Hockey Awards Season

The Hockey Hall of Fame announced its class of 2017 yesterday. Five players and two builders. I don’t know a lot about University of Alberta legend Clare Drake, but someone who dedicated his life to teaching and coaching seems to me to be the type of person the category of builder was created for. Jeremy Jacobs has certainly done his share for the game, but rich guys who own teams are a little bit harder for me to get behind.

As for the players, it’s a pretty media-friendly group this year. And you can’t really argue with the numbers for guys like Dave Andreychuk, Mark Recchi, and Teemu Selanne – although of those three, only Selanne ever achieved real superstar status. Danielle Goyette is definitely a worthy recipient from women’s hockey. Paul Kariya? Well, who doesn’t like Paul Kariya? His totals of 402 goals and 587 assists for 989 points in 989 games are pretty impressive, and at his best, he was also a superstar. Still, he’s a lot like Eric Lindros, Pavel Bure and Peter Forsberg in that he’s yet another inductee of whom it could be argued that he’s being honoured for the potential of what might have been if not for the injuries …. But I’m not really going to complain.

HHOF

The Hockey Hall of Fame doesn’t release voting results the way the Baseball Hall of Fame does. (Hockey has a fairly small selection committee of industry insiders, while Baseball relies on a large pool of veteran sportswriters.) The NHL does reveal the details of the voting for its awards, but since I’m not aware of a lot of media outlets that ever bother to release them, I thought people might find it interesting to see the results. So, here they are…

HartSelected from 167 votes cast by the Professional Hockey Writers Association.

Norris
Selected from 167 votes cast by the Professional Hockey Writers Association.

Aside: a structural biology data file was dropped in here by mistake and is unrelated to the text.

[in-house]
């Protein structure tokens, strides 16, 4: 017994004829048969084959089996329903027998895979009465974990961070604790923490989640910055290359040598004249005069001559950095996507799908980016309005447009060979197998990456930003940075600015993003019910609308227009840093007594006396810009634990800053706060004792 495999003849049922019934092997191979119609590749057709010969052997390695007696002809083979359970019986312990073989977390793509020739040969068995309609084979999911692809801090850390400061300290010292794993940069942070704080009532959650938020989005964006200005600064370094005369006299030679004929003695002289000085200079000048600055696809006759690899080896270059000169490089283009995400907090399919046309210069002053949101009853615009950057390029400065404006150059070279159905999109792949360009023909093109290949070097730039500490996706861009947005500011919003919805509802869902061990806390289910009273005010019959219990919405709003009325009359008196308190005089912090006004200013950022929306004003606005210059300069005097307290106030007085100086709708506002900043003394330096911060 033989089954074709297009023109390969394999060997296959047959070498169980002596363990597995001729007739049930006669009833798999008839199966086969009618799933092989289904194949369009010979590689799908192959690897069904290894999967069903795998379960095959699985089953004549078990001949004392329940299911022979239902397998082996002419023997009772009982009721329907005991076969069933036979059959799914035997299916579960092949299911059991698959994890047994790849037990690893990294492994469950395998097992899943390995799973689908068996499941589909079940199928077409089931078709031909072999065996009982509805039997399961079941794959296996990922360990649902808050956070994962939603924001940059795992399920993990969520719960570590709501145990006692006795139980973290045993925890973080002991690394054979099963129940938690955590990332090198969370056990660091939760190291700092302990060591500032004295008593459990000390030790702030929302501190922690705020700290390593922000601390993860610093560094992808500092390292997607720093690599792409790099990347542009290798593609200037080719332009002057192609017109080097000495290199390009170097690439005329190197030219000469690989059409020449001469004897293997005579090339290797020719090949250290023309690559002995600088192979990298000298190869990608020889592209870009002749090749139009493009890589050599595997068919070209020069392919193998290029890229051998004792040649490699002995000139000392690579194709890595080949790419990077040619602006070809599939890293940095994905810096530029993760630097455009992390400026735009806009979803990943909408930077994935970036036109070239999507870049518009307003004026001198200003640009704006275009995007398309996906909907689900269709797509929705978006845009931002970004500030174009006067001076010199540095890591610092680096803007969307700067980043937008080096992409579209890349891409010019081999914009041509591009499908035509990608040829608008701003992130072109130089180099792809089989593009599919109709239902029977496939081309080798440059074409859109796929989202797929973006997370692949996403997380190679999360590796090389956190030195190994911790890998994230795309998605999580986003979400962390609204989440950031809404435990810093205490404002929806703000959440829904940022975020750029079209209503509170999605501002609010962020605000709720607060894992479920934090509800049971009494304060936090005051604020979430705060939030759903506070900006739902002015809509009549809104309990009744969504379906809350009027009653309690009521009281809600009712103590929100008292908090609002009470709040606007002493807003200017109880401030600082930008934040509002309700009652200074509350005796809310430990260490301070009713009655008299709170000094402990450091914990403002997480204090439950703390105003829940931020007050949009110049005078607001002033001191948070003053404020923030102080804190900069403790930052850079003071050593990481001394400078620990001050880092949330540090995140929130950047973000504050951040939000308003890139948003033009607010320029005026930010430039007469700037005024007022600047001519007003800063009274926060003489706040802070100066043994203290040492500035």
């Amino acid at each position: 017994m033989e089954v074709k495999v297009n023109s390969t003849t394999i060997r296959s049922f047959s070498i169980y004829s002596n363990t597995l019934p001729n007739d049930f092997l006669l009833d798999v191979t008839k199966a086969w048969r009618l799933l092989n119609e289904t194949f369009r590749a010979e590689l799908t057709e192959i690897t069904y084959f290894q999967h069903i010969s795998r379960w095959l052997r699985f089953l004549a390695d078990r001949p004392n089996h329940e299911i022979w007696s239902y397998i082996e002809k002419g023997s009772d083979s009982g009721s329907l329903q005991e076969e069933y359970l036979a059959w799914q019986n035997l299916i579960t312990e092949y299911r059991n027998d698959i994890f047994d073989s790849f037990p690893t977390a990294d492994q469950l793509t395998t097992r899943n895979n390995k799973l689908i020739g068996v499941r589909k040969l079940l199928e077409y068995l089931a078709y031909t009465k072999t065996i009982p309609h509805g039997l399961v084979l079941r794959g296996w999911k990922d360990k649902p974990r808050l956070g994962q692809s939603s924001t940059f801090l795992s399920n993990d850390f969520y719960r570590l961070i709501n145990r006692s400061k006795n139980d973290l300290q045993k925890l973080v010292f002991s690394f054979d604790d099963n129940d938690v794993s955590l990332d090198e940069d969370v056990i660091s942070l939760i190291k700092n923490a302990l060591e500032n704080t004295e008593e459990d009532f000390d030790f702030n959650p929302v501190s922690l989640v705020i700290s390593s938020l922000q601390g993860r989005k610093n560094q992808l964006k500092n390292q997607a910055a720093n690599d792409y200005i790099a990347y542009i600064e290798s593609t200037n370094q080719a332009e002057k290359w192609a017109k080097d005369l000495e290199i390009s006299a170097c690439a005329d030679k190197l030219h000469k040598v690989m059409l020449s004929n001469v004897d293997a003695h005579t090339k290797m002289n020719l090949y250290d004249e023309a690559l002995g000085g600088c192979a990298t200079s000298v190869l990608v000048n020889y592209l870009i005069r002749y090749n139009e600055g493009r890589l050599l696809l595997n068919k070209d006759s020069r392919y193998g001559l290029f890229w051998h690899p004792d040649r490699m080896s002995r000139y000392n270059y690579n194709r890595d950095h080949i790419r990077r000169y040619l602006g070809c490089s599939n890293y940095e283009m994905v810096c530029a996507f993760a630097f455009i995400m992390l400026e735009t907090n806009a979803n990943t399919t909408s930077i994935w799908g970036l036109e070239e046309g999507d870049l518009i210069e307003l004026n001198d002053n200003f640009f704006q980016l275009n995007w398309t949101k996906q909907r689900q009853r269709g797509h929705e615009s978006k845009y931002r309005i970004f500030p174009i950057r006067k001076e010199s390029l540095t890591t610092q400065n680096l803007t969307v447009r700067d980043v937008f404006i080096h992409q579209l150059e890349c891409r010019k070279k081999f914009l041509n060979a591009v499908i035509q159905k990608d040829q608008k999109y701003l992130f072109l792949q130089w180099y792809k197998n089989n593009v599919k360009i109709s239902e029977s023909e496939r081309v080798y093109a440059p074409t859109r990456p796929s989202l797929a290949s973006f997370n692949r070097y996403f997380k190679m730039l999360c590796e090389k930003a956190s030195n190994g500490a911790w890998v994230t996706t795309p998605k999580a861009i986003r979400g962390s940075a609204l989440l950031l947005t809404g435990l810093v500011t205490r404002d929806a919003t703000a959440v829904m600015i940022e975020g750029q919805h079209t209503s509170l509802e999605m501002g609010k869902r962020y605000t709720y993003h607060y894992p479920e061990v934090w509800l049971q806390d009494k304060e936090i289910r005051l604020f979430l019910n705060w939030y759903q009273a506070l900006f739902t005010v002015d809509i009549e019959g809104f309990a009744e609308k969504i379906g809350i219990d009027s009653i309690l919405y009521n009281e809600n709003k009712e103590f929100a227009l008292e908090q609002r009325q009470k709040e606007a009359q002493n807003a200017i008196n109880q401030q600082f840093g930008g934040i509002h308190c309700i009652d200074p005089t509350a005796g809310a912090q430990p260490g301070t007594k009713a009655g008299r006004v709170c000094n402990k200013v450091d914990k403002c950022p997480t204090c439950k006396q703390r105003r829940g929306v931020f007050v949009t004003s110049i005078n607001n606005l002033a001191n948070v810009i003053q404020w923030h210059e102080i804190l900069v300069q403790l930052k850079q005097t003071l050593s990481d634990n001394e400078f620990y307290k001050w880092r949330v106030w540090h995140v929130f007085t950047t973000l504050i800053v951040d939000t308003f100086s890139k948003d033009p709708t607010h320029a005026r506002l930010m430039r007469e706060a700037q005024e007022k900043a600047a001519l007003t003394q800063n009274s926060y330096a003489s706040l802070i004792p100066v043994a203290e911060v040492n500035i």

3
Selected from 167 votes cast by the Professional Hockey Writers Association.

Vezina
Selected from 30 votes cast by NHL general managers.

Byng
Selected from 167 votes cast by the Professional Hockey Writers Association.

Selke
Selected from 167 votes cast by the Professional Hockey Writers Association.


Selected from 105 votes cast by the NHL Broadcasters Association.

GM
Voting conducted among NHL general managers and a panel of NHL executives, print and broadcast media at the conclusion of the second round of the Stanley Cup playoffs.

5 thoughts on “Hockey Awards Season

  1. Through all my wonderful years associated with The Hockey Hall of Fame and all that they have done for me (For which I am forever thankful!) I am reminded of the hundreds of times that I have walked around ‘The Wall’ and was forced to bite my lip in sheer exasperation.
    Over the years I’ve scratched down my own ‘lists’ after ‘lists’ as I strolled around perusing all the ‘Legends’ only to be flabbergasted, again and again as I passed certain plaques.
    The worst cases are the so-called ‘Builders’ and in that vein, specifically, as you so correctly mentioned, the deep-pocketed ‘owners’…i.e. every guy named Norris and Wirtz…et al…who ‘HAPPENED’ to own a team (Often ‘handed down’….no doubt ‘Rocky’ Wirtz will eventually automatically join his father ‘Bill’ and grandfather Arthur on ‘The Wall’ but regardless of ‘the silver spoon’ factor HE may be the only one of the three who actually DESERVES induction strictly based on his pro-active, progressive and positive direction and leadership of the franchise having repaired much of the ‘damage’ attributed to his ‘Hall of Fame’ father.). The simple overblown ratio of so-called ‘Builders’ to players has downright shocked me. Just to own a team and literally ‘buy’ your way into The Hall is beyond my comprehension. One can count on one’s hand the number of ‘owners’ who deserve ‘Hall of Famer’/’Legend of the Game’ status and still have a finger or two to spare!